Advent Devotional | Day 3: Jesus and the Abrahamic Covenant
Jesu to alikawoli nya Ibrahim
The Lord had said to Abram, “Go from your country, your people and your father’s household to the land I will show you. I will make you into a great nation, and I will bless you; I will make your name great, and you will be a blessing. I will bless those who bless you, and whoever curses you I will curse; and all peoples on earth will be blessed through you.”
– Genesis 12:1–3
The call of Abram introduced some incredible promises into God’s relationship with man. As one goes through the great themes of Genesis—creation, the fall, the flood, the tower of Babel—the inescapable impression is like a descent from a mountaintop into a valley. Neither God nor man could be excited about such universal regression. But God did not despair or abandon man to the consequences of his rebellion. Genesis 12 opens with God’s initiative for a new beginning: “Now the Lord said to Abram, ‘Go from your country, your people and your father’s household to the land I will show you’” (Genesis 12:1).
There is both mystery and marvel about this call. The mystery is why the Almighty Creator should need to relocate Abram to a land of promise when He could easily have blessed him in his homeland. To relate with God requires absolute trust in Him over and above all else. That is the import of Abram being asked to break away from his established sources of security—his family and homeland—all that had defined his life up to that point. It had to be a relationship of faith in God. This remains the unchanging pattern for anyone who will follow Christ. It demands breaking from the cherished past and launching into the unknown future, trusting in Him. May our trust in Him grow this Advent season!
The marvel is that God who owns the universe is so mindful of man in our sinfulness (see Psalm 8:3–4). But He is, and Genesis 12 is about more than Abraham. His call builds on Genesis 3:15 and God’s promise, following the fall, to fix what the fall broke. In Genesis 12, God advances His plan for humanity’s redemption. He calls Abram (later Abraham) into a covenant relationship that moves progressively through him to his offspring (seed) who become the chosen nation of Israel. The climax is reached with the birth of Jesus who is the true seed of Abraham.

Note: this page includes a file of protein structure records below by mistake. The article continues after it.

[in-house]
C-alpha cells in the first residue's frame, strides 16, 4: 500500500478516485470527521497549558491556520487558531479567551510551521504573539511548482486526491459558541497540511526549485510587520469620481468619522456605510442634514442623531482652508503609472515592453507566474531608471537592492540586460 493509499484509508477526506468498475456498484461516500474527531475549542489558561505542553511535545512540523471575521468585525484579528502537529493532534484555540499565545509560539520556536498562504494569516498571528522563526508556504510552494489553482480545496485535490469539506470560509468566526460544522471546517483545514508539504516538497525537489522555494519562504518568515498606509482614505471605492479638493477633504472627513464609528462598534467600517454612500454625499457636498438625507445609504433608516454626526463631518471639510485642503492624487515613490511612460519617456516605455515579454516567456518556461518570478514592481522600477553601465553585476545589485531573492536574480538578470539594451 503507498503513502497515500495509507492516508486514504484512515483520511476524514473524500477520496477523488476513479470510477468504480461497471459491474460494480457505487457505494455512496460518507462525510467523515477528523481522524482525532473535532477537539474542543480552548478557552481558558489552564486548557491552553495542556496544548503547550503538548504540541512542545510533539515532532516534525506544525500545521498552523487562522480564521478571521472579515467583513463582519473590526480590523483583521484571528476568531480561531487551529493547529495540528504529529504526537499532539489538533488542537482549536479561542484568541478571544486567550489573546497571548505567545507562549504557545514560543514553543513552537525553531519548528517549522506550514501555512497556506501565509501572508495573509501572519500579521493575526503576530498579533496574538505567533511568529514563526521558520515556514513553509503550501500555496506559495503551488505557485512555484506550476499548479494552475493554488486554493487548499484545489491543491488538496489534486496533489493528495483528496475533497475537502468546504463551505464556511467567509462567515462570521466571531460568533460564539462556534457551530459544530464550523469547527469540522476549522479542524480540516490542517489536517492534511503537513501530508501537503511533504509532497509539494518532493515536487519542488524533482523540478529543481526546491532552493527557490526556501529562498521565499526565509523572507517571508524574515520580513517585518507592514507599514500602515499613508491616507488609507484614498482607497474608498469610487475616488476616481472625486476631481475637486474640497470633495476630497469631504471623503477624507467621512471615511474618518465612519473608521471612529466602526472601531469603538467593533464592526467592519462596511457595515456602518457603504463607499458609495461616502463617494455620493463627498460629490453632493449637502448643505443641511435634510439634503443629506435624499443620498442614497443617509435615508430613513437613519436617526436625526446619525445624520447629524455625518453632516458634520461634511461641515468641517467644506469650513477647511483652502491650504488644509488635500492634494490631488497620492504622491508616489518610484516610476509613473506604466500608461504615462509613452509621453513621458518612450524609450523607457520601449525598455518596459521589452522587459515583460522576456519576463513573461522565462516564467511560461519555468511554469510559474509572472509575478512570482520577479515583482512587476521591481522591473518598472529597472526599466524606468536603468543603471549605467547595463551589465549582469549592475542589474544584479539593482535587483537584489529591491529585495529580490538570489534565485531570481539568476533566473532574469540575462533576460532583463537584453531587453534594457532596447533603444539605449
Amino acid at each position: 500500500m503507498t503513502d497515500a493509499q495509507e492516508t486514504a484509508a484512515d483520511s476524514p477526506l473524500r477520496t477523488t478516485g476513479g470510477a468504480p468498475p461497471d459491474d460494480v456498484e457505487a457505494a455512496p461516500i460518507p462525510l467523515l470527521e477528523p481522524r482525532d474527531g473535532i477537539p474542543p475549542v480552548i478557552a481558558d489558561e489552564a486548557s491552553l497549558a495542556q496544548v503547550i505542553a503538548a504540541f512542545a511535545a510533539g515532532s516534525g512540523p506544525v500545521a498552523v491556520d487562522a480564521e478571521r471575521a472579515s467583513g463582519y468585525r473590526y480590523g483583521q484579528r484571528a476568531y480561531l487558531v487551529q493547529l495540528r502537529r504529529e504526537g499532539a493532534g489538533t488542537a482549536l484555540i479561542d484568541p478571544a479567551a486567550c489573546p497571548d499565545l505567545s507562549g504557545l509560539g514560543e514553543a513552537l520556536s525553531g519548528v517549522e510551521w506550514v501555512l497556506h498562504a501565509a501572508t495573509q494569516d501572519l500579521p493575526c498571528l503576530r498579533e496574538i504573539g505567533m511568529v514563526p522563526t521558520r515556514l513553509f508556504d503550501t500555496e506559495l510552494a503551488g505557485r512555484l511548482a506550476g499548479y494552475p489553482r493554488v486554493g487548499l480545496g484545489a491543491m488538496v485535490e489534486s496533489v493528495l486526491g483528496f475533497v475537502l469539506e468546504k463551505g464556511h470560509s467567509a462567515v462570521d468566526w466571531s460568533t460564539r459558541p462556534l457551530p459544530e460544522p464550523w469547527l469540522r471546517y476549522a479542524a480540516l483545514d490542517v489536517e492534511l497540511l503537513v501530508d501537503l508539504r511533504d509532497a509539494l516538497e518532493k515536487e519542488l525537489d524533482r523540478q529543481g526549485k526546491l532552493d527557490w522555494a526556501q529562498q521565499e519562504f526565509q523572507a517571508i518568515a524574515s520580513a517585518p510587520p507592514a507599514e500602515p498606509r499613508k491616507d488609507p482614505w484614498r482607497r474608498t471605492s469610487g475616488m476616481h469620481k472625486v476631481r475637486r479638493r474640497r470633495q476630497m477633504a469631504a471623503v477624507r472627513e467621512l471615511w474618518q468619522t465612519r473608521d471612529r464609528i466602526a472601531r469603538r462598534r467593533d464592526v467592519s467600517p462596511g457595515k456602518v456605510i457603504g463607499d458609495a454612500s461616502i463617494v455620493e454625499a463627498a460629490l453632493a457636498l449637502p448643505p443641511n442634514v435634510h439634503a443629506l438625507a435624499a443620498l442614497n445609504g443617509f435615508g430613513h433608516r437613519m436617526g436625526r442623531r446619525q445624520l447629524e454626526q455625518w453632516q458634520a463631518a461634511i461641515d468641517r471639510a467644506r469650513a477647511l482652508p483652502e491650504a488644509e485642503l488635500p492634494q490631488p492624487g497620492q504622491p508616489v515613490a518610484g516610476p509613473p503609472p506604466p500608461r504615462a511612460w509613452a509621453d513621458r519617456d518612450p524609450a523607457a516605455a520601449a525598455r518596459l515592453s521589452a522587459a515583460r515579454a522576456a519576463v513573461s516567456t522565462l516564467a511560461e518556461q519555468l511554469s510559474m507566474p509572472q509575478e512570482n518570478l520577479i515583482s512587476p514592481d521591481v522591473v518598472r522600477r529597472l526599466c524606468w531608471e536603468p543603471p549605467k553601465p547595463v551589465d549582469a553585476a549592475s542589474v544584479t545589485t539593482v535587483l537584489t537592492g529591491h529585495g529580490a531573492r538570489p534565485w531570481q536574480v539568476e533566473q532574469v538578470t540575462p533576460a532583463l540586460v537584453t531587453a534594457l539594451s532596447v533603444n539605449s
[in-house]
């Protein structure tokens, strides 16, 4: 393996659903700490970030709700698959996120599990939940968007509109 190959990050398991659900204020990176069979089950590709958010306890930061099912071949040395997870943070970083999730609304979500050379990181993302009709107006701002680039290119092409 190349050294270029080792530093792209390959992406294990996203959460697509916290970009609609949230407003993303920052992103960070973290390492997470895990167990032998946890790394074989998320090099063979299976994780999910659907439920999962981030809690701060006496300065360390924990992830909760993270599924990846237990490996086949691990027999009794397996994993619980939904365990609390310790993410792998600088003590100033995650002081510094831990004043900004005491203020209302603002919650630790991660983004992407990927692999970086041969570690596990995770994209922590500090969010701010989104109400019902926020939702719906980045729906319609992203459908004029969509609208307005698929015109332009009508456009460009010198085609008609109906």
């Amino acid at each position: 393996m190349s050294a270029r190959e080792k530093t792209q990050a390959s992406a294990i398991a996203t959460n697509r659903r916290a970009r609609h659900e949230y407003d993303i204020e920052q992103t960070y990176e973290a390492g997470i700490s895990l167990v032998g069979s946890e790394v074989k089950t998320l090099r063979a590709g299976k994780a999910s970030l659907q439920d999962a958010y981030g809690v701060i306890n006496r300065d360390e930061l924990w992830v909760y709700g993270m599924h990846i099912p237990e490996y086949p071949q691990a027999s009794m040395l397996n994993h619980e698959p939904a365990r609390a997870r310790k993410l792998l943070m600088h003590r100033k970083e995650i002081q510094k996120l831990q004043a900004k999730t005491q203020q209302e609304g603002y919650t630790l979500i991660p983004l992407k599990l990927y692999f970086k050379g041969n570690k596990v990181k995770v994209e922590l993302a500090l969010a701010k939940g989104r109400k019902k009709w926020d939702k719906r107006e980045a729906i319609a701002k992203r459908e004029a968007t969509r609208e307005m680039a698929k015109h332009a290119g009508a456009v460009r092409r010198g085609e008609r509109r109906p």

This call came with major promises: of land of becoming a great nation of a great name in special relationship with God, and of becoming the channel of blessing to all the families of the earth. God made and kept these great promises because He is the Almighty, ever faithful, ever sure. Each came true in some sense for Abraham and the nation of Israel, and all will be fulfilled in the fullest sense through Jesus: a great multitude that no one can count from every tribe and language and people and nation dwelling with God in the new heavens and new earth as His beloved children with His name on their foreheads! Through the gospel proclaimed around the world from generation to generation, despite persecution, many have become God’s children. Through Abraham’s offspring, Jesus, God is a blessing and will bless all nations—as He promised.
With men, promises are easy to make, but often those making them are unwilling or unable to keep them. Not so with God. In my country, Nigeria, promise-keeping is a major test of integrity. On wedding days, couples make promises of lifelong fidelity to each other; parents make promises to their children; friends make promises to each other; politicians assure the public that they understand and are pained by their hardships, promising to turn things around. Sadly, others use the sacred platform of religion to make promises that have no foundation in biblical discipleship only to deceive the gullible. Promise-keepers are rare and much needed, for they are the people who paint the true picture of our faithful God.
Advent reminds us that God fulfilled His promise to Abraham with the coming of Christ. Advent strengthens our faith in God who is able to keep all His very great and precious promises! He will uphold us, never leave us in this life, however turbulent, and take us to be with Him for eternity.
Bishop in Central Africa
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